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Age-old spoon keeps fish striking time and time again

By Staff
Legend has it that the spoon was invented when a fisherman who was eating his lunch dropped his spoon overboard only to see a big bass take a swipe at it as it fluttered slowly to the bottom. He went home and drilled holes in some spoons, put hooks on them, then took them back to the lake and caught fish on them.
Fishermen still catch fish on spoons, but most buy them instead of raiding the silverware drawer. Alton Jones, a pro angler with Skeeter/Yamaha offers these tips on fishing spoons to increase your catch:
The key to a spoon's success is the action it has on the fall. The Nemire, KastMaster, and Hopkins and other slab-type spoons all work well. These spoons flutter down when dropped, and they are fished the same way-drop the spoon down to the bottom, reel up a couple of times, then lift the spoon up by raising the rod. Let it flutter back down by lowering the rod at the same rate that the spoon falls.
Fishing a spoon over brush can result in frequent snags, but giving the line some slack will sometimes allow the spoon to fall free. Some anglers just yank on the line until the spoon comes loose. Jones, who is a MegaBucks Champion, recommends this as a last resort.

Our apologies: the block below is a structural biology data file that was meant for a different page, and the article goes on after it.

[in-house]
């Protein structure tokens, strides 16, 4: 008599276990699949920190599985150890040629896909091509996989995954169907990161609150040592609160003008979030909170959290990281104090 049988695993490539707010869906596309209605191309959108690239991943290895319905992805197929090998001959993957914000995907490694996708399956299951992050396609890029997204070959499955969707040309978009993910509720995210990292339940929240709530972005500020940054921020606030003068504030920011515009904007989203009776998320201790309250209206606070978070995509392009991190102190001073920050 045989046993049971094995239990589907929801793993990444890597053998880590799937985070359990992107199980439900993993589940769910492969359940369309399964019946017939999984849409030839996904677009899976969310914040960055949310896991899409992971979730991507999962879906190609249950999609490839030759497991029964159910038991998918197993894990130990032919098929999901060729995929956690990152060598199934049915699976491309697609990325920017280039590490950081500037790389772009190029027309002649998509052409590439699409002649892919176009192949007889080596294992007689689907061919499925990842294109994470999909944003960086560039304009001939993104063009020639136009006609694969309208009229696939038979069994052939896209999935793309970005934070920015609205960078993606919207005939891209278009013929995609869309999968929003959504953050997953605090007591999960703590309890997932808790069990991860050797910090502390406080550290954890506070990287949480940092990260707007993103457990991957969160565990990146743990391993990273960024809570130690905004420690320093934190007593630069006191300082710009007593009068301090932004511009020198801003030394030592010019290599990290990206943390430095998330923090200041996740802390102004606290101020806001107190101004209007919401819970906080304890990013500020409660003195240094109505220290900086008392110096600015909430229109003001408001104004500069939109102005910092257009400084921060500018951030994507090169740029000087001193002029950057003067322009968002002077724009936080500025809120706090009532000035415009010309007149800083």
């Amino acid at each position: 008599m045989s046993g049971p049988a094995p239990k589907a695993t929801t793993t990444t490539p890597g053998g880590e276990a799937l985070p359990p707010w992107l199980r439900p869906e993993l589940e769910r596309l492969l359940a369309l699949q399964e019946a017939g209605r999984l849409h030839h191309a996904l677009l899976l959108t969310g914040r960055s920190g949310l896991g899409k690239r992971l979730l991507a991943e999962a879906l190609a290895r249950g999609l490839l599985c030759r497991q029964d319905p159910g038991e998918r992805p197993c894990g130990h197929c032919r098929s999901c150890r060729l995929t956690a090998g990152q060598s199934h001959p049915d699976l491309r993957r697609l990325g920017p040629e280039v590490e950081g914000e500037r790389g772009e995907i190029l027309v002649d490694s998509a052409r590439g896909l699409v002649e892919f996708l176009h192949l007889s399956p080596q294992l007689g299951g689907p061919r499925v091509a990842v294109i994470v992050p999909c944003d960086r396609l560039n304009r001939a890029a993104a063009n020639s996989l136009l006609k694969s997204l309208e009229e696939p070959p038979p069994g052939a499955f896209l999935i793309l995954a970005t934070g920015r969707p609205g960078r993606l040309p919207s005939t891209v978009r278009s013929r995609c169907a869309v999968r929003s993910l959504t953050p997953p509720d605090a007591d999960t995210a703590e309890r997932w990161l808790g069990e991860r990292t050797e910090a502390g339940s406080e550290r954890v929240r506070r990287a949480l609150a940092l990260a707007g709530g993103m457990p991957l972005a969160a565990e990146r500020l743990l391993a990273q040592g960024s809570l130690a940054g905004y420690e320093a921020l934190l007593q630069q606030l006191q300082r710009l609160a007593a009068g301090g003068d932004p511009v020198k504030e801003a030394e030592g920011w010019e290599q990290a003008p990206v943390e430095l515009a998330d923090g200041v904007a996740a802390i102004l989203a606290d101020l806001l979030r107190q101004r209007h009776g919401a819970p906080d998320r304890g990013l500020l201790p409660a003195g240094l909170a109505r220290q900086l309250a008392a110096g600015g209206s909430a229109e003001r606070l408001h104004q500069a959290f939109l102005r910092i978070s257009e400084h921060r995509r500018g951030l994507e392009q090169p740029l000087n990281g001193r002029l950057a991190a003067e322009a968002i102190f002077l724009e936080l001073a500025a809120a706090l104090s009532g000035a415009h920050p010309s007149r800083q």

Largemouth, white bass, and crappie will all take a spoon. If you have to keep your boat away from the school, cast the spoon toward the fish then let it sink for a while before working it back to the boat. A little experimentation with the fall will tell you how long to wait before engaging the reel. You can also just watch what other anglers are doing and imitate them.
When you locate a good concentration of fish, throw out a marker buoy to help you stay on them. If they're schooled up, you can catch a bunch out of just one "honey hole."
A spoon with a curved back and single hook is ideal for working cover. The metal weed guard really helps you get it through the thick stuff. You can cast it into thick cover, then reel it in until it reaches an open spot before stopping and letting it fall. It falls with a gentle rocking motion that looks like a dying shad drifting to the bottom, and any hungry bass hiding in the cover will grab it.
If you're using this technique, make sure you use some stout line and be prepared to take control of the fish right away. The first thing he'll do is take a dive right into the thickest part of the weed
Spoons are relatively inexpensive and come in a large selection of colors and weights. I have been fishing with the old red and white spoon for 40 years and know it works. Try adding a strip of frog or white pork rind for a trailer.